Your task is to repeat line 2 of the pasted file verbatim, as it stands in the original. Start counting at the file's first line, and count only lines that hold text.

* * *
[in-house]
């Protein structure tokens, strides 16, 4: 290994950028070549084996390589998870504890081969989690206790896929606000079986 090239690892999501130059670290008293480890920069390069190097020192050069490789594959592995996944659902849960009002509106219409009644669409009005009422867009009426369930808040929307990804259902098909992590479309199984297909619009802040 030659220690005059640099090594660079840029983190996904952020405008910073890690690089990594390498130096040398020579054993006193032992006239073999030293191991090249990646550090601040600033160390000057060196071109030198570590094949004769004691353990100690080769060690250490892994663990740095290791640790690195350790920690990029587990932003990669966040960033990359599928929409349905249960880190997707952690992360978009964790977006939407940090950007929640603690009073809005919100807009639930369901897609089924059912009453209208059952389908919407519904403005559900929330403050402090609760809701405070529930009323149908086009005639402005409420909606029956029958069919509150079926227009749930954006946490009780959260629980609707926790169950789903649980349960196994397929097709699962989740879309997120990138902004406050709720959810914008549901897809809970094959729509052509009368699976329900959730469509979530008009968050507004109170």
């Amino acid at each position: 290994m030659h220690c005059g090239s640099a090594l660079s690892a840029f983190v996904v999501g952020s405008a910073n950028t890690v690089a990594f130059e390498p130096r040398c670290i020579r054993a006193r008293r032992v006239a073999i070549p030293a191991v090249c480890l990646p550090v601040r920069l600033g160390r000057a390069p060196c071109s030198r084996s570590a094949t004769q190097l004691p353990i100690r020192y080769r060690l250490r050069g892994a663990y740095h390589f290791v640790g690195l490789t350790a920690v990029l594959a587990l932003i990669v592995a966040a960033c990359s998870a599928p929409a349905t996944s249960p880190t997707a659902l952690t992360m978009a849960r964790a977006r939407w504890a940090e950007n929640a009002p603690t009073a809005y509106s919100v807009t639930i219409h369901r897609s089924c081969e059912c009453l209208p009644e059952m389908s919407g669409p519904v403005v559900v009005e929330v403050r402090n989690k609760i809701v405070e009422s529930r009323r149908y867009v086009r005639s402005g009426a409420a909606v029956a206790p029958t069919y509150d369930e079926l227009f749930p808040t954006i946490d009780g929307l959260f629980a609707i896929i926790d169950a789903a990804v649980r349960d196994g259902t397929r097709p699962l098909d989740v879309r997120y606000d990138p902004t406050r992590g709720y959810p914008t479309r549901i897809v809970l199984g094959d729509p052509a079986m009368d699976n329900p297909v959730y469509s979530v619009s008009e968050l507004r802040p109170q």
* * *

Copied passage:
């Protein structure tokens, strides 16, 4: 290994950028070549084996390589998870504890081969989690206790896929606000079986 090239690892999501130059670290008293480890920069390069190097020192050069490789594959592995996944659902849960009002509106219409009644669409009005009422867009009426369930808040929307990804259902098909992590479309199984297909619009802040 030659220690005059640099090594660079840029983190996904952020405008910073890690690089990594390498130096040398020579054993006193032992006239073999030293191991090249990646550090601040600033160390000057060196071109030198570590094949004769004691353990100690080769060690250490892994663990740095290791640790690195350790920690990029587990932003990669966040960033990359599928929409349905249960880190997707952690992360978009964790977006939407940090950007929640603690009073809005919100807009639930369901897609089924059912009453209208059952389908919407519904403005559900929330403050402090609760809701405070529930009323149908086009005639402005409420909606029956029958069919509150079926227009749930954006946490009780959260629980609707926790169950789903649980349960196994397929097709699962989740879309997120990138902004406050709720959810914008549901897809809970094959729509052509009368699976329900959730469509979530008009968050507004109170």